Infosys’ blog on industry solutions, trends, business process transformation and global implementation in Oracle.

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Oracle Big Data Series - Part 1

Relational databases have been the backbone for decades, on which Enterprises have been taking business decisions and basing their strategies. For some that data set's been growing leaps and bounds with their business, and global footprint.Careful examination reveals that we are still talking about strucutred data thus far, while there's been a revolutionary change in the unstructured, semi-structured world of Information management.

To counter this we have seen significant changes in the way traditional relational databases have aligned their services, offering and features bringing transactional processing, Data Warehousing specific functionalities, Clustering approaches to handle the increasing loads and a lot to offer for BI initiatives. Careful examination reveals that we are still talking about strucutred data thus far, while there's been a revolutionary change in the unstructured, semi-structured world of Information management. Data is coming from weblogs, social media, emails, smart meters, sensors, videos, images, machine logs in addition to the increase in volumes of traditional relational databases.

Interesting to note that volumes have gone up by multi-fold encompassing those data sources, the expectations on the cost of ownership, building solutions, and the speed of analytics is inversely proportional:
High Volumes -> Lower Cost of ownership
High Volumes and Variety of Data Sources -> Low Cost and faster solution implementations
High Volumes, frequency and # of data sources -> Higher the speed of analytics expectations (this was quite opposite prior to current times of Big Data)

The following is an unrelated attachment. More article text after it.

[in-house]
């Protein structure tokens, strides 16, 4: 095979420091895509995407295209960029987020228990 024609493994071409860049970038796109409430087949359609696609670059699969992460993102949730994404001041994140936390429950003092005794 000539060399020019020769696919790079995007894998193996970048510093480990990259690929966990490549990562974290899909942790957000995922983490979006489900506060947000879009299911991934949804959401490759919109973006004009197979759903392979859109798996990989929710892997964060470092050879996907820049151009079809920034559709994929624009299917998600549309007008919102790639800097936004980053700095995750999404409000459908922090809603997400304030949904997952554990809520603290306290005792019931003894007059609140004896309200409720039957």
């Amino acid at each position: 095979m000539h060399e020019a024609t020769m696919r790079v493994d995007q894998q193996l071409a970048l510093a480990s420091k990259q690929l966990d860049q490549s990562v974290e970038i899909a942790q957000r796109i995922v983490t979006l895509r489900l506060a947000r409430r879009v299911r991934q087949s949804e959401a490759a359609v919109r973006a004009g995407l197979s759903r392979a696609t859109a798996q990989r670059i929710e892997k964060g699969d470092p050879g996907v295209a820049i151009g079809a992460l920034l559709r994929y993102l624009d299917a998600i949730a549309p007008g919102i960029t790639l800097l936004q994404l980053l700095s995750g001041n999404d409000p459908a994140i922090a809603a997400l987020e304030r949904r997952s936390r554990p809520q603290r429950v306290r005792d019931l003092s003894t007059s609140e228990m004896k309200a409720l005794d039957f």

High Velocity of Data -> Reduced Latency of Analysis/Analytics

The next question can be broken into 2 broad categories:
Q1.1 -> As a business do we understand what data sources are critical, relevant and has the most business value that can be un-earthed?
Q1.2 -> What toolsets do i require/invest that optimizes cost and yet provides me a comprehensive solution to achieve my Enterprise goals from Analytics?

The answer to those questions really boils down to defining the right use-cases as a starting point e.g. as a Automobile Manufacturing organization one would be keen to achieve following:
1. Predict faults during manufacturing to reduce the downstream impacts in assembly, and actionize the resolutions at the point of fault occurences - by trending and analyzing the sensor/shop floor logs
2. Analyzing customer service logs, complaints during vehicle services - identifying patterns of common problems in vehicle components by make/model and co-relating them with Manufacturing log analysis
3. Gauging customer sentiments online - Leveraging Web logs, Twitter, Facebook, Blogs etc to bring out sentiments, dis-satisfaction with vehicle, product, services that can be handled before it spreads among the customer network
4. Post sale analyzing the sensor data that's recevied from the vehicle in operations to predict and warn of faults likely to occur - therby reducing service costs, customer satisfaction and vehicle design improvement during manufacture

Are those 4 the only use-cases that Automobile Manufacturer may think of? Certainly not, however this can be start with high impact on overall revenues and customer satisfaction for the manufacturer if those can be converted into a real solution. One needs a comprehensive solution and portfolio of products that can help achive the end goals here. The key buckets for such a solution must have:
1. Acquire - Diverse set of data types
2. Organize
3. Analyze - Provide Insights, Visualization and Dig out hidden relationships

Oracle's Big Data Appliance, and Oracle Big Data Connectors is one such solution and portfolio of products bundled together to provide an integrated solution. The beauty of Oracle Big Data Appliance comes with fact that the process of Acquire, Organize and Analyze work quite closely with their proven Oracle RDBMS technology and thus gives Enterprises flexibility to cover SQL and NoSQL (Key-Value store databases for unstructured, semi-structured data) within the horizon of their analytical needs.

Next blog in the series will have a closer look at Oracle's Big Data Appliance architecture, and key components built for providing a comprehensive Big Data solution.

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